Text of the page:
Julia Johnson Fisher (1814-1885) was a native of Massachusetts and lived with her husband William Fisher (1788-1878) and their children in an isolated area in Camden County, Georgia, near the Florida border.
In these diary entries from 1864, Fisher described the difficulties faced by people on the home front. With few men to do the heavy work of farming, food became scarce. What little food was produced in the South was bought or taken to feed soldiers instead of families. With the success of the Union blockade, the South could not import goods. To make matters worse, Confederate money was almost worthless. Due to rising inflation, even the wealthiest families could barely survive.
March 20th 
No news yet from Gussy and we fear no mail. No one but Franky came in to S. School. We have been out of meat some days. Live on corn and rice. Yesterday Kate sent us a potato pie, and radishes, such a treat! And one day in the week Mrs. Linn gave us a piece of meat from a deer. We have kind and thoughtful neighbors. They send many nice bits. Don't know when we shall have a pig ready to kill. No one has anything to sell -- all are short. It takes a fortune to send to the City -- Shoes $100 a pair -- Flour $200 a barrel Eggs $3.00 per dozen. It is thought there will soon be a reduction.
Gussy took over $1,500 with him. Hope no evil has befallen him. He has been gone ten days.
Gussy has just come with a loaded mule. Goods sent by Julia in exchange for some cast off clothing. For mine she has received $217.00 Confederate money -- worth about 5¢ on the dollar. Having no opportunity for spending the money I concluded to invest it in land thinking it might become profitable. Sybil has received some Mourning clothes were black clothing worn by people in mourning for a family member who had died. In nineteenth-century America it was the custom for people to wear black after a death for a period of a few weeks to a year. and cloth for the boys. Once worth from ten to twelve cents a yard -- now from six to twelve dollars bringing a cloth made from cotton and usually has a floral or other pattern dress to $100.00 -- a calico shirt to $40.00. The bubble must burst before long.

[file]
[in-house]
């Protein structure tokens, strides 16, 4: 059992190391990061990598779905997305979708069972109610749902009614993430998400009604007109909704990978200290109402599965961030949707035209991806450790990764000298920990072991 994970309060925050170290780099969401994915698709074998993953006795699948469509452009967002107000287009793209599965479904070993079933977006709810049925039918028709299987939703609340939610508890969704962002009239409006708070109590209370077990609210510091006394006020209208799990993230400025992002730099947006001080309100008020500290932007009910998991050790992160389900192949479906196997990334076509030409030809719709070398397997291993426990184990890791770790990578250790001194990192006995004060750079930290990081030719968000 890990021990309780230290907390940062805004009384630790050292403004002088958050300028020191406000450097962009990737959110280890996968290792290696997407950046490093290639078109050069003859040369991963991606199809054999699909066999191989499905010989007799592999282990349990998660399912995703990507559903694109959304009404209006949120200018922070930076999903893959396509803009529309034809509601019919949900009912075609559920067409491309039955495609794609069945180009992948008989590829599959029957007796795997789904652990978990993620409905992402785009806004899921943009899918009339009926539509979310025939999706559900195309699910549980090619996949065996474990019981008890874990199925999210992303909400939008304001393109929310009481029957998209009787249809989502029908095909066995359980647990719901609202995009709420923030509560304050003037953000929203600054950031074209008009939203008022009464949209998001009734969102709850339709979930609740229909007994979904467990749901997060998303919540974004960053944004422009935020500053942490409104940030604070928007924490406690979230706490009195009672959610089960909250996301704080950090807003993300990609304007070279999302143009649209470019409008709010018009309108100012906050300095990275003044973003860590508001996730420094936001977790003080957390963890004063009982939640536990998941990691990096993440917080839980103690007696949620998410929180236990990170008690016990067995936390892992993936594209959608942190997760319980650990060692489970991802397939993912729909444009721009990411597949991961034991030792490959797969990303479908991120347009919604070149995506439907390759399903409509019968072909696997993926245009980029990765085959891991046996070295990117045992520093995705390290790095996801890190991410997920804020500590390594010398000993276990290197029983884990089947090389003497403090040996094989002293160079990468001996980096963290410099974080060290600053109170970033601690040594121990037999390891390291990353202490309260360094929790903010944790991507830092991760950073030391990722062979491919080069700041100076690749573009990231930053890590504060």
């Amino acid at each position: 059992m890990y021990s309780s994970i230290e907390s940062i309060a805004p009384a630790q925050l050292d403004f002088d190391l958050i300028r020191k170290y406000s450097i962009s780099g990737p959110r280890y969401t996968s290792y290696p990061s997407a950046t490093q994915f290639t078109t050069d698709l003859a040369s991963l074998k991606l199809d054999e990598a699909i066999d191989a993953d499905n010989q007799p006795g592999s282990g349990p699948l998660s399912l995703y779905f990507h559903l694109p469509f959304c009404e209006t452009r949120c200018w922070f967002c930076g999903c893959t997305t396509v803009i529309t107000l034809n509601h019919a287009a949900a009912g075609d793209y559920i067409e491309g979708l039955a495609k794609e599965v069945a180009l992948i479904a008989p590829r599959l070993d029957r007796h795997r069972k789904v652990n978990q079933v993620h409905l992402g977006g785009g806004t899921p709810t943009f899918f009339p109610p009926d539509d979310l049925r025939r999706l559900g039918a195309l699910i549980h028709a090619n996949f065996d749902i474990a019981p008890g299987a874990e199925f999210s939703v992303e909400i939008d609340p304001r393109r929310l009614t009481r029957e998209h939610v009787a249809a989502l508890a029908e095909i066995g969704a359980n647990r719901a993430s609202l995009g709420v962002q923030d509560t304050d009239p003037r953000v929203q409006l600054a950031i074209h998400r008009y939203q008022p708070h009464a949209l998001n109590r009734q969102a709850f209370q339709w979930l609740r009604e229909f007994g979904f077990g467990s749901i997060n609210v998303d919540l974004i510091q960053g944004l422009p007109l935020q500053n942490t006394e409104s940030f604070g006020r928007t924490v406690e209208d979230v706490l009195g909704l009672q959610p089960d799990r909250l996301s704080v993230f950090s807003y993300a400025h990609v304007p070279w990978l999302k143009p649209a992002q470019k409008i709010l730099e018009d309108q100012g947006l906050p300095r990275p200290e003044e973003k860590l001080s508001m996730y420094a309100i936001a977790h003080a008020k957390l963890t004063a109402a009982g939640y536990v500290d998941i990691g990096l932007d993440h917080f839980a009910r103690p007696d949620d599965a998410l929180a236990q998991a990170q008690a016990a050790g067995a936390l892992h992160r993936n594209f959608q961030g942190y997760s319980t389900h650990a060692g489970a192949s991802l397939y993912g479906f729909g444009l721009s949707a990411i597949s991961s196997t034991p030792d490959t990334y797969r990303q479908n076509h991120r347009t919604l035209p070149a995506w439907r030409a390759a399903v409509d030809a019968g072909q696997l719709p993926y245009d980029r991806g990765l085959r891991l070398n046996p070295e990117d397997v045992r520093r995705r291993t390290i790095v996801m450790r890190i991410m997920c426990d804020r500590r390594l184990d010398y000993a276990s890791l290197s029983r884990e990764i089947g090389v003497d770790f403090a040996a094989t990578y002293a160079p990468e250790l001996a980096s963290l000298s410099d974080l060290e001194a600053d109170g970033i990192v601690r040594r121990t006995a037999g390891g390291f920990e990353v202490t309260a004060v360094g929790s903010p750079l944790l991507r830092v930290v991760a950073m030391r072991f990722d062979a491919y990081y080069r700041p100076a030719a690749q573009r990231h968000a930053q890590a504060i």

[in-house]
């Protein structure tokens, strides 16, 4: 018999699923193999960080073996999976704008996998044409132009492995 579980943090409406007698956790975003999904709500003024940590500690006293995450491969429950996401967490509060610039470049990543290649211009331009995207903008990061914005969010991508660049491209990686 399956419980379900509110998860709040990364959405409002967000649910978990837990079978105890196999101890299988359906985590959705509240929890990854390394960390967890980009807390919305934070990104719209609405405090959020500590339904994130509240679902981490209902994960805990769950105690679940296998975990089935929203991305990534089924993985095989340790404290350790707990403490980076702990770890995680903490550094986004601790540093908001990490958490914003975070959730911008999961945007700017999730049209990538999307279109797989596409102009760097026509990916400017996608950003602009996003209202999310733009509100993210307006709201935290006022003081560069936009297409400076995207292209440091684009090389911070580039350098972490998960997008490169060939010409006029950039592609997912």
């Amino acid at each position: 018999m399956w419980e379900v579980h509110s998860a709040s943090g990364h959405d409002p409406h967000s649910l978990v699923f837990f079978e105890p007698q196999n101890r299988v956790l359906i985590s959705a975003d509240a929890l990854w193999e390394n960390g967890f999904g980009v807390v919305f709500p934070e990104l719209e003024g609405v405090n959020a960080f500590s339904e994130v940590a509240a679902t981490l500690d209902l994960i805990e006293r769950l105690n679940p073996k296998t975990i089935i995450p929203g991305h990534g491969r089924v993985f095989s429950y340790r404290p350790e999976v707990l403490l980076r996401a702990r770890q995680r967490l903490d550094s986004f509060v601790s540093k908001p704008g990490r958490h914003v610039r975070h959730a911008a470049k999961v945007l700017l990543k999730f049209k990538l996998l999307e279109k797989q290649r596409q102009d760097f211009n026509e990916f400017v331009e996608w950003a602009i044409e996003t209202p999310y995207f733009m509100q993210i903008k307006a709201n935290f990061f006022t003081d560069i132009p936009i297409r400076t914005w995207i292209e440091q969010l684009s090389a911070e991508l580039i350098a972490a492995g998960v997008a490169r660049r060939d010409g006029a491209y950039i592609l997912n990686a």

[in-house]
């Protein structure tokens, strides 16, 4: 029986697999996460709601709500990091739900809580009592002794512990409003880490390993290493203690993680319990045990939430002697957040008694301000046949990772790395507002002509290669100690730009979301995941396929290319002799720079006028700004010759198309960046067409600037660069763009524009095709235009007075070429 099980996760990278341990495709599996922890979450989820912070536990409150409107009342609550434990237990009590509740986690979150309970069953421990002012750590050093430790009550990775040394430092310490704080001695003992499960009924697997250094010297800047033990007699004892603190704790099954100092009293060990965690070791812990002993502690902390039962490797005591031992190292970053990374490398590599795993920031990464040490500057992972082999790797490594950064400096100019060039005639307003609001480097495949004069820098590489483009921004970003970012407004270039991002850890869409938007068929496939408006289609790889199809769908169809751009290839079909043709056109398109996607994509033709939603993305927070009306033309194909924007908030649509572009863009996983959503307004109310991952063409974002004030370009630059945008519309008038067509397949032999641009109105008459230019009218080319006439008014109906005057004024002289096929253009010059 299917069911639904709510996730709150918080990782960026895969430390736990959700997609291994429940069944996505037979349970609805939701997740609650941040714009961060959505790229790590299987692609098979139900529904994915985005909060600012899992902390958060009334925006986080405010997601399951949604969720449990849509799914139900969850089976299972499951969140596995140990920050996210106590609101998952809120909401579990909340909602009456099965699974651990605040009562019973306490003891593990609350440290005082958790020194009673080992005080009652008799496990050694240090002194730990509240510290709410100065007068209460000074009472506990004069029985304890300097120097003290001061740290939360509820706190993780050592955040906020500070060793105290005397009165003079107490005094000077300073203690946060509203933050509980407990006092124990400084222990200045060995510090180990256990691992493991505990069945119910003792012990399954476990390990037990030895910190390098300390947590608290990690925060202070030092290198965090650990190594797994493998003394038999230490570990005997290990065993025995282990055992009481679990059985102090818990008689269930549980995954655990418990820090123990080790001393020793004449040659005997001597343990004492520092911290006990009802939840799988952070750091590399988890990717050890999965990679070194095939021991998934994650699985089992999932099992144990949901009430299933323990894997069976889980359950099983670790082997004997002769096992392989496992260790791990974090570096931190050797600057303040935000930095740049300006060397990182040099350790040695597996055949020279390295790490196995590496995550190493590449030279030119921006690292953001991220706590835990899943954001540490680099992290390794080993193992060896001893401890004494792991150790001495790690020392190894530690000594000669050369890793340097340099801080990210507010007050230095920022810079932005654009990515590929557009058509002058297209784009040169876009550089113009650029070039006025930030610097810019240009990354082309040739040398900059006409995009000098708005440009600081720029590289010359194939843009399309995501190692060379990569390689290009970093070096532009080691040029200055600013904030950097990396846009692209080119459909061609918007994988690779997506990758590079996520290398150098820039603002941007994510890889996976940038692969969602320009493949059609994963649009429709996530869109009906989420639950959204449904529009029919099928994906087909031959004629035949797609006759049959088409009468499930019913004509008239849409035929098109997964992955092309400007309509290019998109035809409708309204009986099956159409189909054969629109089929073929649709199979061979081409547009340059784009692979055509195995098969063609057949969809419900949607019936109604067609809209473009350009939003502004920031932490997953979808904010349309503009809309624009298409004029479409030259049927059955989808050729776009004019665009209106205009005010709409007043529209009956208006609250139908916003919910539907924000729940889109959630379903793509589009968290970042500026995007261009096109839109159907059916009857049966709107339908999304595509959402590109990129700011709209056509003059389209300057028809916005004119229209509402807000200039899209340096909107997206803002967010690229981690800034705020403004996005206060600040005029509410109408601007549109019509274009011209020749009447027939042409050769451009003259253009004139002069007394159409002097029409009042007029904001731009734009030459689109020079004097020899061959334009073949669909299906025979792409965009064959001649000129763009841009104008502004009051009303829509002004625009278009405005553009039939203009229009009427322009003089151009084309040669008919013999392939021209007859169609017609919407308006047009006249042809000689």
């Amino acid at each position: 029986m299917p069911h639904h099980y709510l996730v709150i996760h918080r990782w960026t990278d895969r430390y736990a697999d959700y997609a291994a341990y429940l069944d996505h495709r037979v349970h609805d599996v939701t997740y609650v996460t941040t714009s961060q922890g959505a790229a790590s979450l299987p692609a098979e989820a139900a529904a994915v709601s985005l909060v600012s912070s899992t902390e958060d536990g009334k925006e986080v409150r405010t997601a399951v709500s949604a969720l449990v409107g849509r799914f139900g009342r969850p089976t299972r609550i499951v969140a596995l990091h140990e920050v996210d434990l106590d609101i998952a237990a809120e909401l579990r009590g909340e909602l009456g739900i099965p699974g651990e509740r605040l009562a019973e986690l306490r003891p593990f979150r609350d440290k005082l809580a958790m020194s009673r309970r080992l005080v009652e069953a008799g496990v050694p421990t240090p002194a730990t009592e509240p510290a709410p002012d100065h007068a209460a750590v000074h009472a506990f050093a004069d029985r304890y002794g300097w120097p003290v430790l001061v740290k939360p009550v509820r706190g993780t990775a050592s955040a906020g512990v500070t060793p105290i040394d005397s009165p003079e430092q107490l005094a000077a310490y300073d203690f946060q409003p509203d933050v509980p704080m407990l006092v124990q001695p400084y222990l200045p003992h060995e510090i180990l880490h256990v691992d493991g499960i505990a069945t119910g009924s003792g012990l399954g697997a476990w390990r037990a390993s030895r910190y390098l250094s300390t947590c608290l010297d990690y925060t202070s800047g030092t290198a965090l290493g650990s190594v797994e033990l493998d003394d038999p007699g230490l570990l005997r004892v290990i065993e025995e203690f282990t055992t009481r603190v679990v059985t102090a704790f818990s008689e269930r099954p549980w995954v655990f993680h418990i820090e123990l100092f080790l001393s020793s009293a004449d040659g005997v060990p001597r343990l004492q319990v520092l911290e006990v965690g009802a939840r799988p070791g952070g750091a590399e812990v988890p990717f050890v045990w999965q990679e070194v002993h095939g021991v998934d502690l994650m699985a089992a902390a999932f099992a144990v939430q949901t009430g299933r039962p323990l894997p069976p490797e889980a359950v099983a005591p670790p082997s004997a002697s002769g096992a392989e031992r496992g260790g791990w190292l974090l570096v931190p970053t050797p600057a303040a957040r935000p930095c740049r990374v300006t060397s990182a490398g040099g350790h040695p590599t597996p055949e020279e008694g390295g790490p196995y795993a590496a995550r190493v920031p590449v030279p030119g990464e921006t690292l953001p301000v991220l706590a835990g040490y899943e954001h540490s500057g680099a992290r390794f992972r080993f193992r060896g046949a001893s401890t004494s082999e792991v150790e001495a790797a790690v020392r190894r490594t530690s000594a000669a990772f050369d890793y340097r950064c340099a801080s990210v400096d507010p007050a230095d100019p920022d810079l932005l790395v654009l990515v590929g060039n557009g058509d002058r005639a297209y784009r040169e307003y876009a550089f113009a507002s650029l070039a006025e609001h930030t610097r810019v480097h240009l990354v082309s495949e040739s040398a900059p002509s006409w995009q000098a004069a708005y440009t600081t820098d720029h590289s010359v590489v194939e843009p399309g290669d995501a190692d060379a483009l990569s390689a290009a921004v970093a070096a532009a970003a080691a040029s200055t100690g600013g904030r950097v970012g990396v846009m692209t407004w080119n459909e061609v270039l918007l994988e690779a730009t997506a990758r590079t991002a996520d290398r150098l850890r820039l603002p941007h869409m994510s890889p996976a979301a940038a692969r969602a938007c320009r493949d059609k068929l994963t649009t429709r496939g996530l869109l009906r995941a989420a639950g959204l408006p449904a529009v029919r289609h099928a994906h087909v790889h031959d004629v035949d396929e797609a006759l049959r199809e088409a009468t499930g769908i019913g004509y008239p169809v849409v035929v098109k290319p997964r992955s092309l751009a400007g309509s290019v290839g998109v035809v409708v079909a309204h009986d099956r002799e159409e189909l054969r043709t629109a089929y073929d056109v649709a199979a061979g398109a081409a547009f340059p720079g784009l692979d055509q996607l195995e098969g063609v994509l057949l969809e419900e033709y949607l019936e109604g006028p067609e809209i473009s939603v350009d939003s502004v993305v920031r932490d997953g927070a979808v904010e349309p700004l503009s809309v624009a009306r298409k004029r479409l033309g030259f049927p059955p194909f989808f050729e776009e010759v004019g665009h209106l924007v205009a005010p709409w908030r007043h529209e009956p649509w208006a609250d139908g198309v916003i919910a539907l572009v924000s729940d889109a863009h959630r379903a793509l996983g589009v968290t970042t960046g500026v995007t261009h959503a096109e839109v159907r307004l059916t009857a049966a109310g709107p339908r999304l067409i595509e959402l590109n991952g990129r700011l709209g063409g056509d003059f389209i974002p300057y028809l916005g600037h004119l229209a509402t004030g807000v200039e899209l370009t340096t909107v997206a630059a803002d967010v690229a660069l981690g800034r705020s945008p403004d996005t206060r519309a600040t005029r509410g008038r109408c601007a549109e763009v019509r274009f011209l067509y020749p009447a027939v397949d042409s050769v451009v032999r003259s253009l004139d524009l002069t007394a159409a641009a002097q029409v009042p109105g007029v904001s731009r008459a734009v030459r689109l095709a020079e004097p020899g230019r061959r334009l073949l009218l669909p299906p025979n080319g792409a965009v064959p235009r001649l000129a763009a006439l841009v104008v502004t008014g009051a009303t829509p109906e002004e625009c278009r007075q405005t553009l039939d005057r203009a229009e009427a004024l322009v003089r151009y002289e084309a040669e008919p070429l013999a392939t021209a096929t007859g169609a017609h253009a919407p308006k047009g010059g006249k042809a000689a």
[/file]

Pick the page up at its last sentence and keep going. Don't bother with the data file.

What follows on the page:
We feel a great longing for Englewood. It constitutes my day dreams. We want Northern comforts. It is tedious to spend half the time catching fleas and the other half in sleeping and eating hominy and rice. The thought of milk, potatoes and good bread makes us mourn for a return of good times.
I have sent a letter to Mary to learn more of the Dutch cottage, and what the prospects are for obtaining it. We have not yet a passport for going North and the time is drawing near when we wish to go. Miss Chappelle writes from Columbus that they are nearly destitute, and must, if possible, get North. They will spend a few weeks with Kate which will lighten their trouble in a measure. It takes a long time here to accomplish anything. We are so far away from Everybody and everything. The railroad is about 80 miles distant and it costs a fortune to go anywhere -- $30.00 per day for board -- $10.00 to stop over night and everything in the same ratio.
Today I am fifty years old. Half a century! I feel mute with amazement. Time, how short! and what a life?
Mr. Fisher went over to Maj. Bailey's today to consult about getting a passport. This seems the most difficult part of all. I have but little faith in getting one and it will make a heavy expense to go to Savannah -- probably cost a $100.00. Sybil seems to be getting in a bad way. Her whole body swells badly and has a good deal of pain. If she is no better we shall be unwilling to leave her. We have been obliged to kill a pig. Poor and tough, hardly fat enough to fry itself.